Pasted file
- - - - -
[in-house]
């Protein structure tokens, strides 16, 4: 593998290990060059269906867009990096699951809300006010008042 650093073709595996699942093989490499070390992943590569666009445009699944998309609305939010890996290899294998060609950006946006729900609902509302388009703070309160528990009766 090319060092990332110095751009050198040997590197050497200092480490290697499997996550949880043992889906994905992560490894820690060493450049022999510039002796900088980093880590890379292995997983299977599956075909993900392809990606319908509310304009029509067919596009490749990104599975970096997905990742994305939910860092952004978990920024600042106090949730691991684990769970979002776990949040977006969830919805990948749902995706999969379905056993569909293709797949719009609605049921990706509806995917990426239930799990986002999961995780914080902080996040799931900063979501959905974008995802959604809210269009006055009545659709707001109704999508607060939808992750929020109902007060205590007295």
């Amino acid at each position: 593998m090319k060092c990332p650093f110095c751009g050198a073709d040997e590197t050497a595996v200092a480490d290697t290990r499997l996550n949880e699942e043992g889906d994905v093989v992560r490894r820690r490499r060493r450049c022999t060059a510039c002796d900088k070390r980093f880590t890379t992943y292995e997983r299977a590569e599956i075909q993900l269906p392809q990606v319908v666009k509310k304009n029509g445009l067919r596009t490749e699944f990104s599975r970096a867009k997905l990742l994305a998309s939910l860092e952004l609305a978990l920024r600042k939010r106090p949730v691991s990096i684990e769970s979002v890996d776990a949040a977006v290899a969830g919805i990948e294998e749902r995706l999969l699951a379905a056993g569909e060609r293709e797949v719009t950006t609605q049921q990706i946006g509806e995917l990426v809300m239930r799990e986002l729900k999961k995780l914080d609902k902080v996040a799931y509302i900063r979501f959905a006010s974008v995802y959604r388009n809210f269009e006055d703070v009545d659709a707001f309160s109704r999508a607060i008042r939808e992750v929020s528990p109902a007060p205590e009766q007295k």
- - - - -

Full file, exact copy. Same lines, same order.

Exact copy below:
[in-house]
């Protein structure tokens, strides 16, 4: 593998290990060059269906867009990096699951809300006010008042 650093073709595996699942093989490499070390992943590569666009445009699944998309609305939010890996290899294998060609950006946006729900609902509302388009703070309160528990009766 090319060092990332110095751009050198040997590197050497200092480490290697499997996550949880043992889906994905992560490894820690060493450049022999510039002796900088980093880590890379292995997983299977599956075909993900392809990606319908509310304009029509067919596009490749990104599975970096997905990742994305939910860092952004978990920024600042106090949730691991684990769970979002776990949040977006969830919805990948749902995706999969379905056993569909293709797949719009609605049921990706509806995917990426239930799990986002999961995780914080902080996040799931900063979501959905974008995802959604809210269009006055009545659709707001109704999508607060939808992750929020109902007060205590007295």
């Amino acid at each position: 593998m090319k060092c990332p650093f110095c751009g050198a073709d040997e590197t050497a595996v200092a480490d290697t290990r499997l996550n949880e699942e043992g889906d994905v093989v992560r490894r820690r490499r060493r450049c022999t060059a510039c002796d900088k070390r980093f880590t890379t992943y292995e997983r299977a590569e599956i075909q993900l269906p392809q990606v319908v666009k509310k304009n029509g445009l067919r596009t490749e699944f990104s599975r970096a867009k997905l990742l994305a998309s939910l860092e952004l609305a978990l920024r600042k939010r106090p949730v691991s990096i684990e769970s979002v890996d776990a949040a977006v290899a969830g919805i990948e294998e749902r995706l999969l699951a379905a056993g569909e060609r293709e797949v719009t950006t609605q049921q990706i946006g509806e995917l990426v809300m239930r799990e986002l729900k999961k995780l914080d609902k902080v996040a799931y509302i900063r979501f959905a006010s974008v995802y959604r388009n809210f269009e006055d703070v009545d659709a707001f309160s109704r999508a607060i008042r939808e992750v929020s528990p109902a007060p205590e009766q007295k």